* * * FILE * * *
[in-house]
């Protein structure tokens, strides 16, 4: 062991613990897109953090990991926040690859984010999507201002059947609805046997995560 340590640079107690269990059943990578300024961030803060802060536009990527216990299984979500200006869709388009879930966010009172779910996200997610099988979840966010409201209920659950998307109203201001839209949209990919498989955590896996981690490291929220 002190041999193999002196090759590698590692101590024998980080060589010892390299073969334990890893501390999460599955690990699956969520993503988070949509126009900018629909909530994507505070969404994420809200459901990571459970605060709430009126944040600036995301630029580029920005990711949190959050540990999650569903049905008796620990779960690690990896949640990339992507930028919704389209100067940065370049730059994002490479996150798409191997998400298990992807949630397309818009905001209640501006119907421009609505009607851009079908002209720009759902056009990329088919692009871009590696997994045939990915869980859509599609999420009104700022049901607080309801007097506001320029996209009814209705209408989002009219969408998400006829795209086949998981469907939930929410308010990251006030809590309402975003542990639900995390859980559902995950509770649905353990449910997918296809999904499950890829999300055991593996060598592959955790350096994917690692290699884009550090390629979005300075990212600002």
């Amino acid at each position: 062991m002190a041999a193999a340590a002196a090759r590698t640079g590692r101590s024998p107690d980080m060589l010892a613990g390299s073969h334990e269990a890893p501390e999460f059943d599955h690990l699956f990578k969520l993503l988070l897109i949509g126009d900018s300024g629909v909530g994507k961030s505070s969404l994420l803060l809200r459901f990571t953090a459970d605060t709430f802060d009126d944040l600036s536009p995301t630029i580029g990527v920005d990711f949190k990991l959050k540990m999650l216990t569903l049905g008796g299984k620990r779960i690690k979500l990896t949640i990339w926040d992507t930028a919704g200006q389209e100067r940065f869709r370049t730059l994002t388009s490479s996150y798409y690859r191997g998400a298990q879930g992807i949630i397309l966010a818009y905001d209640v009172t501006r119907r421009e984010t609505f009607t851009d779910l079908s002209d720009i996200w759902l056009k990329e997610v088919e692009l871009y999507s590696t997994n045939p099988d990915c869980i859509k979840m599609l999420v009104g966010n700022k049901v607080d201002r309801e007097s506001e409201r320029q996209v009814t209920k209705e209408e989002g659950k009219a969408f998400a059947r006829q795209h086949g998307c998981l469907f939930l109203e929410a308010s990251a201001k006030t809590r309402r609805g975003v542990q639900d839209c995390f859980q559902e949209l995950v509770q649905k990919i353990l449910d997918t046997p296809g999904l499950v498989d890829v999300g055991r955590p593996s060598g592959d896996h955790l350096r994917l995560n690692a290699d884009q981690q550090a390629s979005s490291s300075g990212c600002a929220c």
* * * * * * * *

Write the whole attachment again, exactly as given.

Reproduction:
[in-house]
């Protein structure tokens, strides 16, 4: 062991613990897109953090990991926040690859984010999507201002059947609805046997995560 340590640079107690269990059943990578300024961030803060802060536009990527216990299984979500200006869709388009879930966010009172779910996200997610099988979840966010409201209920659950998307109203201001839209949209990919498989955590896996981690490291929220 002190041999193999002196090759590698590692101590024998980080060589010892390299073969334990890893501390999460599955690990699956969520993503988070949509126009900018629909909530994507505070969404994420809200459901990571459970605060709430009126944040600036995301630029580029920005990711949190959050540990999650569903049905008796620990779960690690990896949640990339992507930028919704389209100067940065370049730059994002490479996150798409191997998400298990992807949630397309818009905001209640501006119907421009609505009607851009079908002209720009759902056009990329088919692009871009590696997994045939990915869980859509599609999420009104700022049901607080309801007097506001320029996209009814209705209408989002009219969408998400006829795209086949998981469907939930929410308010990251006030809590309402975003542990639900995390859980559902995950509770649905353990449910997918296809999904499950890829999300055991593996060598592959955790350096994917690692290699884009550090390629979005300075990212600002």
């Amino acid at each position: 062991m002190a041999a193999a340590a002196a090759r590698t640079g590692r101590s024998p107690d980080m060589l010892a613990g390299s073969h334990e269990a890893p501390e999460f059943d599955h690990l699956f990578k969520l993503l988070l897109i949509g126009d900018s300024g629909v909530g994507k961030s505070s969404l994420l803060l809200r459901f990571t953090a459970d605060t709430f802060d009126d944040l600036s536009p995301t630029i580029g990527v920005d990711f949190k990991l959050k540990m999650l216990t569903l049905g008796g299984k620990r779960i690690k979500l990896t949640i990339w926040d992507t930028a919704g200006q389209e100067r940065f869709r370049t730059l994002t388009s490479s996150y798409y690859r191997g998400a298990q879930g992807i949630i397309l966010a818009y905001d209640v009172t501006r119907r421009e984010t609505f009607t851009d779910l079908s002209d720009i996200w759902l056009k990329e997610v088919e692009l871009y999507s590696t997994n045939p099988d990915c869980i859509k979840m599609l999420v009104g966010n700022k049901v607080d201002r309801e007097s506001e409201r320029q996209v009814t209920k209705e209408e989002g659950k009219a969408f998400a059947r006829q795209h086949g998307c998981l469907f939930l109203e929410a308010s990251a201001k006030t809590r309402r609805g975003v542990q639900d839209c995390f859980q559902e949209l995950v509770q649905k990919i353990l449910d997918t046997p296809g999904l499950v498989d890829v999300g055991r955590p593996s060598g592959d896996h955790l350096r994917l995560n690692a290699d884009q981690q550090a390629s979005s490291s300075g990212c600002a929220c």